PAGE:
Objectives: To determine circumcision prevalence and its association with HIV and STI in a male United States military population.
Design: Case-control study of HIV-infected U.S. military personnel (n = 232) from 7 military medical centers and male U.S. Navy controls (n = 516) from an aircraft carrier.
Methods: Cases and controls completed similar self-administered HIV behavioral risk surveys. Case circumcision status was abstracted from medical charts while control status was reported on the survey. Cases and controls were frequency matched on age. Multiple logistic regressions were constructed separately to evaluate the role of circumcision in the acquisition of HIV and STI.
Results: Cases (84.9%) and controls (81.8%) reported similar proportions of circumcision. Prevalence of circumcision among United States-born men was higher (85.0%) than those born elsewhere (58.1%). After adjustment for demographic and behavioral risk factors, lack of circumcision was not found to be a risk factor for HIV (OR = 0.9; 95% CI, 0.51–1.7) or STI (OR = 1.08; 95% CI, 0.52–2.26). The odds of HIV infection were 2.6 higher for irregular condom users, 5 times higher for those reporting STI, 6.2 times higher for those reporting anal sex, 2.8–3.2 times higher for those with 2- 7+ partners, nearly 3 times higher for Blacks, and 3.5 times higher for men who were single or divorced/separated.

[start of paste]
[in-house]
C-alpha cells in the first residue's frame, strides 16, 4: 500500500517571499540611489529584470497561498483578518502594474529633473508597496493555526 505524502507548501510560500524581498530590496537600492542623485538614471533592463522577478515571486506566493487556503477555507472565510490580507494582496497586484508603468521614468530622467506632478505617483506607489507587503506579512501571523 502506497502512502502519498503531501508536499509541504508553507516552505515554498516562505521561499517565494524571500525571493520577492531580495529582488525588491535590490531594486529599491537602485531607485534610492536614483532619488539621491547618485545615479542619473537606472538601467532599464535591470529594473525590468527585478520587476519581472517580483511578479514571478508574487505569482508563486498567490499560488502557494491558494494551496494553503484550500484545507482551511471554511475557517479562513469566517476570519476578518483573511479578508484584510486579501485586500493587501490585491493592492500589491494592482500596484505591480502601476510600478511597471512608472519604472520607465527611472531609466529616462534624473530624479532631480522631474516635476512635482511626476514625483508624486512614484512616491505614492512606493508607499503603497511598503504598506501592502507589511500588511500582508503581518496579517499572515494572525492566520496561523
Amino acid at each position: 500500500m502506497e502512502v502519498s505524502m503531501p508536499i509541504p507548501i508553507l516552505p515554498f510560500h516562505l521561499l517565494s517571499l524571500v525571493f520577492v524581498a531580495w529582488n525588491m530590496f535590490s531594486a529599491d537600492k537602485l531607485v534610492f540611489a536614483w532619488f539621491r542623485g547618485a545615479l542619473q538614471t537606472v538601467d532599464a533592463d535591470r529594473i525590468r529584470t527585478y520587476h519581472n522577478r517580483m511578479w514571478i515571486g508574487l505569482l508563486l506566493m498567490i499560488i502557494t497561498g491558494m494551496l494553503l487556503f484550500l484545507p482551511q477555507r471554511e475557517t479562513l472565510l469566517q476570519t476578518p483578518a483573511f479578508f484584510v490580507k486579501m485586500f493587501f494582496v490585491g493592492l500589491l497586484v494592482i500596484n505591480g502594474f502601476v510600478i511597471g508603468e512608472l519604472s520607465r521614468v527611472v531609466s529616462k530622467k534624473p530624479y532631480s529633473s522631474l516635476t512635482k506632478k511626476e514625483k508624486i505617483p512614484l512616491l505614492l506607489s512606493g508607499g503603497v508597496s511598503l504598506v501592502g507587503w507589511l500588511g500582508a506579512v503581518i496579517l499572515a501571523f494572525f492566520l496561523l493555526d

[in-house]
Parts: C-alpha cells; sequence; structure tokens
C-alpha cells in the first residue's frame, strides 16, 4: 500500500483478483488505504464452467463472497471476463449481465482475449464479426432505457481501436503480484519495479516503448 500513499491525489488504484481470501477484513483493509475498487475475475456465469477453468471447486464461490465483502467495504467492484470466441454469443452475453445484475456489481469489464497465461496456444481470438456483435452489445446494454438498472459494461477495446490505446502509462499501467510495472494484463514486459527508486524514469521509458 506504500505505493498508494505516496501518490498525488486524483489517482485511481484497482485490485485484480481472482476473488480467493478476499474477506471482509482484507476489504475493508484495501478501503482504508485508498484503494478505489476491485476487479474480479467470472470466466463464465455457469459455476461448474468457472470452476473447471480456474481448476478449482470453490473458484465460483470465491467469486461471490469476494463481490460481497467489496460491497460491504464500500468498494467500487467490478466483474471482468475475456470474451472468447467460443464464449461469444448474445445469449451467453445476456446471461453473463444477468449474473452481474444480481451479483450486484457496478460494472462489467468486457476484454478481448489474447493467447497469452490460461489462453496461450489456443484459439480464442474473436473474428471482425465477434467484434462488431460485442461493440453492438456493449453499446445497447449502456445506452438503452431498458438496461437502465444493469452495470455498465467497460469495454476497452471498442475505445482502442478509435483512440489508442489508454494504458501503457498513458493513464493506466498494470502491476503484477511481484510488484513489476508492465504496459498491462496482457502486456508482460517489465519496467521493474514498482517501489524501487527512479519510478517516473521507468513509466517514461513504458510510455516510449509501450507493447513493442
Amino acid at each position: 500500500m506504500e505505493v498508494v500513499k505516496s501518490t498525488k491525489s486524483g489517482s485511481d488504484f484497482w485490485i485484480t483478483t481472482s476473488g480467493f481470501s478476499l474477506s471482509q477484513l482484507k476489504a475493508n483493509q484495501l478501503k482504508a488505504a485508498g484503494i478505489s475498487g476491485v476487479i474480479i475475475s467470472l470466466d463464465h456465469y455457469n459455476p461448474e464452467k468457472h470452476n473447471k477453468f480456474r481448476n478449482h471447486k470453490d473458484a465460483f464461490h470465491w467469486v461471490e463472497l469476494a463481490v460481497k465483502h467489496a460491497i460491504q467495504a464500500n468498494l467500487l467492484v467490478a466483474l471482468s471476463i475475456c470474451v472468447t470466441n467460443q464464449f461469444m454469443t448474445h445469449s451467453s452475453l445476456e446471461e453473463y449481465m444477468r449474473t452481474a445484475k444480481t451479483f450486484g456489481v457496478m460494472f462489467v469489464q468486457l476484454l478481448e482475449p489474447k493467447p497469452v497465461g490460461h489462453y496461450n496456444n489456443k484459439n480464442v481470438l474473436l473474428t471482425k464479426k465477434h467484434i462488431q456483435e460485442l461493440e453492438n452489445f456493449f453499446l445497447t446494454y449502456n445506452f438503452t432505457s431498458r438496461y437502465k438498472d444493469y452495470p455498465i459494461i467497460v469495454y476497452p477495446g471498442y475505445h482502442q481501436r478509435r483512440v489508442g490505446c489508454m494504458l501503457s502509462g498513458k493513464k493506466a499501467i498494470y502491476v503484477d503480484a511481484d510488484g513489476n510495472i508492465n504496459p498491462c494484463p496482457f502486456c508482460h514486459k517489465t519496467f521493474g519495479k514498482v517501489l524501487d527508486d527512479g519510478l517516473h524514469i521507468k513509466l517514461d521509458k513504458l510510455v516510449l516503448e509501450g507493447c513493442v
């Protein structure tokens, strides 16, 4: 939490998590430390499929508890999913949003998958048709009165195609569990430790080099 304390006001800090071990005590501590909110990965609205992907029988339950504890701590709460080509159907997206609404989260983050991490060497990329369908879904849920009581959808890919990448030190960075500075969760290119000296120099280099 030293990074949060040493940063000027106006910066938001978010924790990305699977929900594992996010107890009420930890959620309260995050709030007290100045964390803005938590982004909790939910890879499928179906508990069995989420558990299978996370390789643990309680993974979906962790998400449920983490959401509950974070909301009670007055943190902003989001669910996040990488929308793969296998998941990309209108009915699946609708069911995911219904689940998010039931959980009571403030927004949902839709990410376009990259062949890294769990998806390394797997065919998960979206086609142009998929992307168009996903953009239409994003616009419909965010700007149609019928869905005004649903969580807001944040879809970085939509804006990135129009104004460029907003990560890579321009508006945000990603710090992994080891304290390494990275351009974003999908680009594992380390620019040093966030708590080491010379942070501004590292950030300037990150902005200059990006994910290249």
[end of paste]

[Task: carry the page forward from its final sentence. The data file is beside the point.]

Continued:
Conclusions: Although known HIV risk factors were found to be associated with HIV in this military population, there was no significant association with male circumcision. Randomized clinical trials currently underway should shed more light on this pressing topic.
Read Full Report Here